The Gift of Grace

I have seen another evil under the sun, and it weighs heavily on men: God gives a man wealth, possessions and honor, so that he lacks nothing his heart desires, but God does not enable him to enjoy them, and a stranger enjoys them instead. This is meaningless, a grievous evil.

A man may have a hundred children and live many years; yet no matter how long he lives, if he cannot enjoy his prosperity and does not receive proper burial, I say that a stillborn child is better off than he. It comes without meaning, it departs in darkness, and in darkness its name is shrouded. Though it never saw the sun or knew anything, it has more rest than does that man – even if he lives a thousand years twice over but fails to enjoy his prosperity. Do not all go to the same place? Ecclestesias 5:1-6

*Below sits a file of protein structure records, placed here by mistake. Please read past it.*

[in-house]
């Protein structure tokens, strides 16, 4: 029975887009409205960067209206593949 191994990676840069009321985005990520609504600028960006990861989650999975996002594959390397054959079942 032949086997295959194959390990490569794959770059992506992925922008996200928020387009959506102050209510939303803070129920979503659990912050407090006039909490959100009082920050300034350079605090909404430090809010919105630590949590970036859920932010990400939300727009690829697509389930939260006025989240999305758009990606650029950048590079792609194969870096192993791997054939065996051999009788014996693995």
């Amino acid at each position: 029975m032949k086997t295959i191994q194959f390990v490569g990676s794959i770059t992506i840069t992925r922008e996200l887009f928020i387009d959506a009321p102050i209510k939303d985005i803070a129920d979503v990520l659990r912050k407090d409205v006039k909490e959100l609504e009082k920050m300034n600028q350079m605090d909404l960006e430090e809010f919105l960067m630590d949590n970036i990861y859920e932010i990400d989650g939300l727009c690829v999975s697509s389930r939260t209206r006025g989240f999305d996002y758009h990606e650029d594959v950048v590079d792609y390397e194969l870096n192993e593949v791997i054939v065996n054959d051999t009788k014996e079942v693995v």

Dying in the right order.
Parents, children, then grandchildren.
The pain of early death
stands stark, naked, clear.
The pain of a miserable octogenarian
never to have known contentment
passing from emotional pain —
better to have quality
no matter how short the life.
Do not all go to the same place?

God, I know you love me.
I know you’re fair.
I know the deck’s not stacked against me.
Help me accept with joy and peace
your gift of grace,
offered freely
whether I accept or not.

A Time for Verse
Rollins, Barbara B.. A Time for Verse – Poetic Ponderings on Ecclesiastes.